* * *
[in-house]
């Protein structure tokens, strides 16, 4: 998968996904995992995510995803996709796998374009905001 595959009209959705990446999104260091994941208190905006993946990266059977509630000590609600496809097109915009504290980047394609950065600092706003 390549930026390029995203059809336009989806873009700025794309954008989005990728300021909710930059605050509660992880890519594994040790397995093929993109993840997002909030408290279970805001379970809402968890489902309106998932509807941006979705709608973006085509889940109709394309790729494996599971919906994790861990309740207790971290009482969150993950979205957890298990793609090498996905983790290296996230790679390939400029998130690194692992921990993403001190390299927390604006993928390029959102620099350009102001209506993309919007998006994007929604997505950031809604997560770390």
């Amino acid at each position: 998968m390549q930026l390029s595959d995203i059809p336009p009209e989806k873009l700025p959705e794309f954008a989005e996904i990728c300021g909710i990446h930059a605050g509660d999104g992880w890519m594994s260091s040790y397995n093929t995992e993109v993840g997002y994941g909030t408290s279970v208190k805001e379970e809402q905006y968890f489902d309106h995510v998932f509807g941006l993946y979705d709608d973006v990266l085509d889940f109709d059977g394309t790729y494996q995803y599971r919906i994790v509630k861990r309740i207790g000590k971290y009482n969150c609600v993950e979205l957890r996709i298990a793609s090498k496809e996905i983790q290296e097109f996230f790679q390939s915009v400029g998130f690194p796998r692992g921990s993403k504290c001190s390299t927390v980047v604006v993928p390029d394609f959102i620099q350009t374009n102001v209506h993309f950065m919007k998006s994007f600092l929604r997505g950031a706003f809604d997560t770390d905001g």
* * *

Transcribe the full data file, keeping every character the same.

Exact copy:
[in-house]
């Protein structure tokens, strides 16, 4: 998968996904995992995510995803996709796998374009905001 595959009209959705990446999104260091994941208190905006993946990266059977509630000590609600496809097109915009504290980047394609950065600092706003 390549930026390029995203059809336009989806873009700025794309954008989005990728300021909710930059605050509660992880890519594994040790397995093929993109993840997002909030408290279970805001379970809402968890489902309106998932509807941006979705709608973006085509889940109709394309790729494996599971919906994790861990309740207790971290009482969150993950979205957890298990793609090498996905983790290296996230790679390939400029998130690194692992921990993403001190390299927390604006993928390029959102620099350009102001209506993309919007998006994007929604997505950031809604997560770390």
């Amino acid at each position: 998968m390549q930026l390029s595959d995203i059809p336009p009209e989806k873009l700025p959705e794309f954008a989005e996904i990728c300021g909710i990446h930059a605050g509660d999104g992880w890519m594994s260091s040790y397995n093929t995992e993109v993840g997002y994941g909030t408290s279970v208190k805001e379970e809402q905006y968890f489902d309106h995510v998932f509807g941006l993946y979705d709608d973006v990266l085509d889940f109709d059977g394309t790729y494996q995803y599971r919906i994790v509630k861990r309740i207790g000590k971290y009482n969150c609600v993950e979205l957890r996709i298990a793609s090498k496809e996905i983790q290296e097109f996230f790679q390939s915009v400029g998130f690194p796998r692992g921990s993403k504290c001190s390299t927390v980047v604006v993928p390029d394609f959102i620099q350009t374009n102001v209506h993309f950065m919007k998006s994007f600092l929604r997505g950031a706003f809604d997560t770390d905001g």